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Look at who's who in 1st District congressman's campaign finance case.

Attorneys for indicted Rep. Jeff Fortenberry accused federal investigators Monday of bias and of withholding information from the defense as it prepares for his trial for allegedly lying to the FBI.

In a motion filed in U.S. District Court in the Central District of California, Fortenberry's lawyers asked a judge to force prosecutors to disclose what promises they made to a key informant in the case, and whether they complied with their own policies when investigating a member of Congress.

The court filing also accused the lead FBI investigator in the case of "anti-Muslim" and "anti-Arab" bias that might have led to "hostility" toward Fortenberry, who has worked to help religious minorities in the Middle East.

The motion included two drawings of armor-clad crusaders attacking Muslims that defense attorneys claim were liked or shared online by Special Agent Todd Carter. One was titled: "Dealing with Muslims. They got it right the first time."

Fortenberry’s motion describes him as a “legislative leader on Middle Eastern affairs” who has long been engaged with Muslim and Arab groups, and asks that internal communications between investigators be provided to determine if he was targeted “out of spite.” Fortenberry also represents the nation’s largest Yazidi community in Lincoln, a group he fought to protect from slaughter by the Islamic State during the war in Iraq.

An FBI spokesman said Tuesday that the agency would have no comment. The U.S. Attorney's Office in Los Angeles did not return requests for comment on Monday. In the past, that office has declined to comment and said its response will be in court filings.

Monday's motion is the latest salvo in the exchange of legal filings by prosecutors and defense attorneys as Fortenberry battles for his political future.

Fortenberry, 60, has represented eastern Nebraska's 1st District since 2005 and was expected to easily win reelection in 2022. He, his wife and his attorneys maintain that he was "set up" and misled by federal agents. They said he was trying to cooperate with the investigation of illegal "conduit" campaign contributions that originated from a Nigerian billionaire living in Paris.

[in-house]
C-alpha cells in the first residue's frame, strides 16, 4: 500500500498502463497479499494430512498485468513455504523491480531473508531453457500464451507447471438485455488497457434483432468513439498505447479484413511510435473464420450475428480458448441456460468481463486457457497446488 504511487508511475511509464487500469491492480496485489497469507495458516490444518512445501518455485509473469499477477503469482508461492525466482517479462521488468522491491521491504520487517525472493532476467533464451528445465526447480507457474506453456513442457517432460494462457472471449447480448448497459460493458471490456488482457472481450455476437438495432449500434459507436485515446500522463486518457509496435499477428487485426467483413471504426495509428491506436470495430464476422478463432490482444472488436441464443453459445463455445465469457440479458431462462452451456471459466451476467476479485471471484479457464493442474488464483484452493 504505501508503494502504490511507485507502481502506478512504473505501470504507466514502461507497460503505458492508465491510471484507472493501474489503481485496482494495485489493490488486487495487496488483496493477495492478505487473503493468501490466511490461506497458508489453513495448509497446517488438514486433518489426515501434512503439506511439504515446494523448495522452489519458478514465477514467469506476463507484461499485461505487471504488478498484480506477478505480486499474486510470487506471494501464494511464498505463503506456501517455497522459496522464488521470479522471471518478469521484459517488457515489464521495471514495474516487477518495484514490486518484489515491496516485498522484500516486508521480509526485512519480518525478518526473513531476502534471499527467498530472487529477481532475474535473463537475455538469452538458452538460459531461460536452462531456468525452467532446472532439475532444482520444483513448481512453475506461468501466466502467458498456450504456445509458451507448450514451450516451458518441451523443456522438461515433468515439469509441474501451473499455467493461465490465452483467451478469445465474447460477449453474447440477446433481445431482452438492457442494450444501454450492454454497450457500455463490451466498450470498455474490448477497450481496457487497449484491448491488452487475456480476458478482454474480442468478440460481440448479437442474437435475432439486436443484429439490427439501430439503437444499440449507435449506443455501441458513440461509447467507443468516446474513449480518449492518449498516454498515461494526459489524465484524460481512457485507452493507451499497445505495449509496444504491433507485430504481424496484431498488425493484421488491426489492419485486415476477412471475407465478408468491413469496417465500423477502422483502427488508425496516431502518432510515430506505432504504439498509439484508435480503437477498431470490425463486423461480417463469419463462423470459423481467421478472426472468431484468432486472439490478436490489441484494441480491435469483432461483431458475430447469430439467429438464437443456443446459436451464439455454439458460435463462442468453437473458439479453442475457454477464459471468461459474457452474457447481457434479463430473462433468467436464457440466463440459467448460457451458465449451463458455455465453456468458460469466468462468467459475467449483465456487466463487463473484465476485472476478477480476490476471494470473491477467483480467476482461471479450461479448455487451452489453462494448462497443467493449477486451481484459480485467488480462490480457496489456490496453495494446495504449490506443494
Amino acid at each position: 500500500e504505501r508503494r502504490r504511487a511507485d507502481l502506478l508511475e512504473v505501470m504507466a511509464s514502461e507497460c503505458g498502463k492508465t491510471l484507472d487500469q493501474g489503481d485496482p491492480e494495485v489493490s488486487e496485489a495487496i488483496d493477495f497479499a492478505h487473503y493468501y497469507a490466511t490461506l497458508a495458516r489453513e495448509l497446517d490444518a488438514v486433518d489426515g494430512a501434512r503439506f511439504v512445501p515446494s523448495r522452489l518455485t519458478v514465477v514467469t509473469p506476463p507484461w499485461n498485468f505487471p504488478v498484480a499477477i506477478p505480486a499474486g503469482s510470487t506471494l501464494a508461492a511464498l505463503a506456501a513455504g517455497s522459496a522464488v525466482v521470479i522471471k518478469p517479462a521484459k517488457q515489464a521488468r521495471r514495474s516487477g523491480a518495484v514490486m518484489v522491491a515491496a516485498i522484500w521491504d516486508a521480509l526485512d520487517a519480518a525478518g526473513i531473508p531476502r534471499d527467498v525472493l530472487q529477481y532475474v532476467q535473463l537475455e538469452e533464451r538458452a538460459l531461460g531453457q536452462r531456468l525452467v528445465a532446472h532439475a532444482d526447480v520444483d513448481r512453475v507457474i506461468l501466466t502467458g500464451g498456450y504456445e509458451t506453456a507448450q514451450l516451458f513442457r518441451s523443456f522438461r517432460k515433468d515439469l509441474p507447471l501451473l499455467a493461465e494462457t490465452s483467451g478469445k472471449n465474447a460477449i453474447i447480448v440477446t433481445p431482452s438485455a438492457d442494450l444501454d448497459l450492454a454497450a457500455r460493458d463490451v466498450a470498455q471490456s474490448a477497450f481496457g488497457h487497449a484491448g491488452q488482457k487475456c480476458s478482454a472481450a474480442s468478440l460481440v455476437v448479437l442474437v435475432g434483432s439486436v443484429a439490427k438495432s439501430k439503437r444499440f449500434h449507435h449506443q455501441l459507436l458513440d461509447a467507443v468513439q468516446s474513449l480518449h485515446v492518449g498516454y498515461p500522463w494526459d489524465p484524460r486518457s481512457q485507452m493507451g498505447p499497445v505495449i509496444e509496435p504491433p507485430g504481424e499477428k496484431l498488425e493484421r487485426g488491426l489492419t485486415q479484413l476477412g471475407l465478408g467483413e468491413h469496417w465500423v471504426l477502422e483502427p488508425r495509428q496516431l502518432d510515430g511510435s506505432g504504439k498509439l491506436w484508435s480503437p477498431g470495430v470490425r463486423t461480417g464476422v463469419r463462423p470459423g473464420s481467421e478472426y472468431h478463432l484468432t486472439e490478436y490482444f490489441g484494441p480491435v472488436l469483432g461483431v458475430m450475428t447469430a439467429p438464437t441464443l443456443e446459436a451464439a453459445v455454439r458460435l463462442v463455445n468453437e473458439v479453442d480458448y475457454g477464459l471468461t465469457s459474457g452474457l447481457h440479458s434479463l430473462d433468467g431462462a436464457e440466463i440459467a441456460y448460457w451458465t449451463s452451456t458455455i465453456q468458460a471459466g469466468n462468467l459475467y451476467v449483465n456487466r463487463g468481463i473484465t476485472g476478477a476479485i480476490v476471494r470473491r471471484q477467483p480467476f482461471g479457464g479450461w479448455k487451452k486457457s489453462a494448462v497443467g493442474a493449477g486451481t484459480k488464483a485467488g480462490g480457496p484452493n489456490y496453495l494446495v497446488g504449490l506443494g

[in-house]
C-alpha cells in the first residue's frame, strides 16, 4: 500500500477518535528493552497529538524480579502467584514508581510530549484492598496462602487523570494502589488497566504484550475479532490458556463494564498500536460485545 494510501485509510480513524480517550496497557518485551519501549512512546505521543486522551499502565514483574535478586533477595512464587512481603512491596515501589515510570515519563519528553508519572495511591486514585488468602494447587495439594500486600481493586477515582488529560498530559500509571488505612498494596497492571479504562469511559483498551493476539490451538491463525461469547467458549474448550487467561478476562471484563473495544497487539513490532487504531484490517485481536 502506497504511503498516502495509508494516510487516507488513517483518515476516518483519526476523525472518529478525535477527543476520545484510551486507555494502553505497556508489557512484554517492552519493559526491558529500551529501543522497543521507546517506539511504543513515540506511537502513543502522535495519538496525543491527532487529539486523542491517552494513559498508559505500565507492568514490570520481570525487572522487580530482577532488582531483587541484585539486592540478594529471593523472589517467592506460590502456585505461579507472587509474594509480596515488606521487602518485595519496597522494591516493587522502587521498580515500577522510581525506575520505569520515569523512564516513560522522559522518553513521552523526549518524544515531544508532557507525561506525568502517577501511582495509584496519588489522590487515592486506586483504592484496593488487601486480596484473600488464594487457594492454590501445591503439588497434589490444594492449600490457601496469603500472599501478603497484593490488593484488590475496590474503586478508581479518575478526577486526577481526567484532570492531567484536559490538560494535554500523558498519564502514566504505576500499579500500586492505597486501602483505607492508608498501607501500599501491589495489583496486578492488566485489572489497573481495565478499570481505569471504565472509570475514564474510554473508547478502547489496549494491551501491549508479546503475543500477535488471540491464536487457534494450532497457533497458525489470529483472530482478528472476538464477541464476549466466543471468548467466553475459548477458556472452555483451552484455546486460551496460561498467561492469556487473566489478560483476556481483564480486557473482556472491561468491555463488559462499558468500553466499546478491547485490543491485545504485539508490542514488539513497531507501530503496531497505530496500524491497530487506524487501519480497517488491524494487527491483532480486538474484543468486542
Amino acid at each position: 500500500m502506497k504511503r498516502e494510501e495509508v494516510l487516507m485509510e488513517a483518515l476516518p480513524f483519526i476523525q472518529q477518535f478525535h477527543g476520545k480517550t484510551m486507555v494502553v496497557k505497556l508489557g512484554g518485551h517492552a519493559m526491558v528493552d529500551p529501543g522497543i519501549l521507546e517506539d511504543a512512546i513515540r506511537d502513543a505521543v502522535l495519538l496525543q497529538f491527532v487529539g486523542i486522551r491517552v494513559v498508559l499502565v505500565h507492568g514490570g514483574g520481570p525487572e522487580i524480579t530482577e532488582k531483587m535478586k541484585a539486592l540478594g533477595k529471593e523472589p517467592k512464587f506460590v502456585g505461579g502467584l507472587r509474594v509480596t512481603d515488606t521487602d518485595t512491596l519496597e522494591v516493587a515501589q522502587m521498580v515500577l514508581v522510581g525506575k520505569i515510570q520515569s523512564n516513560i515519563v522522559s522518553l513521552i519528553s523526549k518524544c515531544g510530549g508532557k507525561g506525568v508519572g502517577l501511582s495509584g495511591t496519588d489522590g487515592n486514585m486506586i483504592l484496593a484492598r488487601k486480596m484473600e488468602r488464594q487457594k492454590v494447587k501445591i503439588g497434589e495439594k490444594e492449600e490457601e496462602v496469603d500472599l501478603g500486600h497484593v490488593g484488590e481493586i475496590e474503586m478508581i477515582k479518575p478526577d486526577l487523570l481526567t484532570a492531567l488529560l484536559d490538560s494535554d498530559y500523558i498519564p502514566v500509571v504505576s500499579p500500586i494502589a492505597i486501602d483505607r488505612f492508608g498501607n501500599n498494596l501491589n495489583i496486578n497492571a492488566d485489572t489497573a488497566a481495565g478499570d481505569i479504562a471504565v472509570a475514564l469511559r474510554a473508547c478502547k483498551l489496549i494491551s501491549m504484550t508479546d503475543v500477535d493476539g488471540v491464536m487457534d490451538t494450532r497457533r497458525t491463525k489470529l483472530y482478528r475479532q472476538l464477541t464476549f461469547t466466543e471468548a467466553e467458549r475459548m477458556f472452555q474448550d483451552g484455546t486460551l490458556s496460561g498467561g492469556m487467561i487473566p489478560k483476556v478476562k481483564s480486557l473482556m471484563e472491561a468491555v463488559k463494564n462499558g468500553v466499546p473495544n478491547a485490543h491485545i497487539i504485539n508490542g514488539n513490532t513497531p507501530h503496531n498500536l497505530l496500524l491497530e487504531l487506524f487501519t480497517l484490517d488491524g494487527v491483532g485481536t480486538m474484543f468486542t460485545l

Prosecutors, meanwhile, contend that the congressman repeatedly lied about the origins of $30,000 in donations he received from a group of Lebanese Americans at a Los Angeles fundraiser in 2016. The money was funneled to the group from Gilbert Chagoury, who paid a $1.8 million fine for making $230,000 in illegal contributions and loans to American politicians. Chagoury also agreed to aid the FBI investigation.

Federal prosecutors said Fortenberry, instead of immediately disposing of his $30,000 in donations, requested a second L.A. fundraiser in 2018. But he was informed by the organizer of the event — known only as "Individual H" — that the 2016 gifts were illegal because they originated from a foreign national. Individual H was cooperating with the FBI at that time.

Fortenberry maintains that he couldn't recall the details of that 2018 phone call when questioned twice by federal investigators in 2019. He was indicted on three felonies — two counts of lying to federal agents and one count of trying to conceal material facts.

A trial is scheduled to begin Feb. 15, though Fortenberry's attorneys have filed motions to get the charges dismissed or the case moved out of California.

In the latest motions, defense attorneys are seeking to know what deals were made with Individual H for his cooperation. Individual H was not charged in the scheme, though, according to the prosecution, he was the person who set up the L.A. fundraiser, accepted the $30,000 from an associate of Chagoury's and later told Fortenberry that money had come from the Nigerian.

Fortenberry's attorneys also claim that FBI agents "deliberately lied" to the congressman to gain entrance to his home for a March 2019 interview. They falsely claimed that they were from the Omaha FBI office and that they were investigating a matter of "national security," according to Monday's court filing.

Prosecutors, in previous court documents, have rejected many of the claims made in Monday's motion. They have also said they do not, at this time, have to share some of the information being sought by Fortenberry's lawyers because it is “work product” and a decision on who will testify at trial has not yet been made.

This article originally ran on omaha.com.

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